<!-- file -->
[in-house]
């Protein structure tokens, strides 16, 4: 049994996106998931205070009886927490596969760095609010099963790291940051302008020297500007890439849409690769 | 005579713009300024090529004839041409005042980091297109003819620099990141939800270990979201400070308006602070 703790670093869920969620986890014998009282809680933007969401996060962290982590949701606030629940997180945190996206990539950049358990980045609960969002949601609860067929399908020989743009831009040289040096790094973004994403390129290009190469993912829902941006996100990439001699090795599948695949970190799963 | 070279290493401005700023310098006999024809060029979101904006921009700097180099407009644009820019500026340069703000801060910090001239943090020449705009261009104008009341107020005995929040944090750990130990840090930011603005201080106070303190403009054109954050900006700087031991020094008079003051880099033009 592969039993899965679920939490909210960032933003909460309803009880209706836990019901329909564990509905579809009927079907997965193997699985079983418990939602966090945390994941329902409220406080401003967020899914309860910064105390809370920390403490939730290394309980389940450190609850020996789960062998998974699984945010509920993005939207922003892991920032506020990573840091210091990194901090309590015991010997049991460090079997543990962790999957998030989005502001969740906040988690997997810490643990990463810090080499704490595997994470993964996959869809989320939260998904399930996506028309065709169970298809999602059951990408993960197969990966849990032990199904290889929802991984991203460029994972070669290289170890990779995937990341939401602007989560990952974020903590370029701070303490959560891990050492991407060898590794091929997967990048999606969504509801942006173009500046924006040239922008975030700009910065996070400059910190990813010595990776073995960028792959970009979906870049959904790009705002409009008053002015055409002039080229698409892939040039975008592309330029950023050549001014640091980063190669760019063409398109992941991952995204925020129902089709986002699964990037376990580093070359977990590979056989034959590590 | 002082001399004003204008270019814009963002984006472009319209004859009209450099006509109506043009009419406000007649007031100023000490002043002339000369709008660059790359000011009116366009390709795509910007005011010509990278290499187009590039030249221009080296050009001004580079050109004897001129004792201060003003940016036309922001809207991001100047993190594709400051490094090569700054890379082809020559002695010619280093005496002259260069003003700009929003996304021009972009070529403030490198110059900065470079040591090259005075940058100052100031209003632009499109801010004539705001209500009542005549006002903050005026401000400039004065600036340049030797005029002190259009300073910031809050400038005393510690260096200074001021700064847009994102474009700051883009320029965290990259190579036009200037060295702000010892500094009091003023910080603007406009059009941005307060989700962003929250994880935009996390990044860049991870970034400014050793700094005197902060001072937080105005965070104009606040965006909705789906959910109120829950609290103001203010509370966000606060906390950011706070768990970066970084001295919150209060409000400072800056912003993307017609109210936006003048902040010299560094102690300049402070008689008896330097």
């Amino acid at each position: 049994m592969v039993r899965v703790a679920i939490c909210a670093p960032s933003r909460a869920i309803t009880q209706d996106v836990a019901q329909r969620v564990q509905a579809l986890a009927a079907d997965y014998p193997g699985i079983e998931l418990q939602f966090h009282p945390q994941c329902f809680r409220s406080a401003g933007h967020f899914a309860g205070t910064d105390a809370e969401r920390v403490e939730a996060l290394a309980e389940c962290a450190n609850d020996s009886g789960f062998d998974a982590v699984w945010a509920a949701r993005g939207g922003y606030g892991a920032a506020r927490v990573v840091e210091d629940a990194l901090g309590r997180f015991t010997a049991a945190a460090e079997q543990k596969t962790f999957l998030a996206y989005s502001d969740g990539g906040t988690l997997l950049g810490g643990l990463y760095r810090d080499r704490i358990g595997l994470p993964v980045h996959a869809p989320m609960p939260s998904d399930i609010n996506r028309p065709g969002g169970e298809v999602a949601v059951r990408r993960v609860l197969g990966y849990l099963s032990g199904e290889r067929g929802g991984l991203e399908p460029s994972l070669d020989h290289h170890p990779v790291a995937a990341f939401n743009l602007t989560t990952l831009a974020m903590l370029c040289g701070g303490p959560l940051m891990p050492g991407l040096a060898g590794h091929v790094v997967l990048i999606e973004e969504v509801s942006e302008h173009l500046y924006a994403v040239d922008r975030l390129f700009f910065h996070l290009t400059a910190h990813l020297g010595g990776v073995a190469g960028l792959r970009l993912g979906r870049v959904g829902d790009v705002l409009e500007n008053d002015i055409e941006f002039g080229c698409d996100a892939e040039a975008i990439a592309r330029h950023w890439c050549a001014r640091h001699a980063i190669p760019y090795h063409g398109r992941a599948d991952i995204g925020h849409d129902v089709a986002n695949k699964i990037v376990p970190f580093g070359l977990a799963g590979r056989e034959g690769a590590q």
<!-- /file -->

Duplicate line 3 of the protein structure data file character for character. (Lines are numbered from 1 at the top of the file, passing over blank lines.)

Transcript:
């Amino acid at each position: 049994m592969v039993r899965v703790a679920i939490c909210a670093p960032s933003r909460a869920i309803t009880q209706d996106v836990a019901q329909r969620v564990q509905a579809l986890a009927a079907d997965y014998p193997g699985i079983e998931l418990q939602f966090h009282p945390q994941c329902f809680r409220s406080a401003g933007h967020f899914a309860g205070t910064d105390a809370e969401r920390v403490e939730a996060l290394a309980e389940c962290a450190n609850d020996s009886g789960f062998d998974a982590v699984w945010a509920a949701r993005g939207g922003y606030g892991a920032a506020r927490v990573v840091e210091d629940a990194l901090g309590r997180f015991t010997a049991a945190a460090e079997q543990k596969t962790f999957l998030a996206y989005s502001d969740g990539g906040t988690l997997l950049g810490g643990l990463y760095r810090d080499r704490i358990g595997l994470p993964v980045h996959a869809p989320m609960p939260s998904d399930i609010n996506r028309p065709g969002g169970e298809v999602a949601v059951r990408r993960v609860l197969g990966y849990l099963s032990g199904e290889r067929g929802g991984l991203e399908p460029s994972l070669d020989h290289h170890p990779v790291a995937a990341f939401n743009l602007t989560t990952l831009a974020m903590l370029c040289g701070g303490p959560l940051m891990p050492g991407l040096a060898g590794h091929v790094v997967l990048i999606e973004e969504v509801s942006e302008h173009l500046y924006a994403v040239d922008r975030l390129f700009f910065h996070l290009t400059a910190h990813l020297g010595g990776v073995a190469g960028l792959r970009l993912g979906r870049v959904g829902d790009v705002l409009e500007n008053d002015i055409e941006f002039g080229c698409d996100a892939e040039a975008i990439a592309r330029h950023w890439c050549a001014r640091h001699a980063i190669p760019y090795h063409g398109r992941a599948d991952i995204g925020h849409d129902v089709a986002n695949k699964i990037v376990p970190f580093g070359l977990a799963g590979r056989e034959g690769a590590q």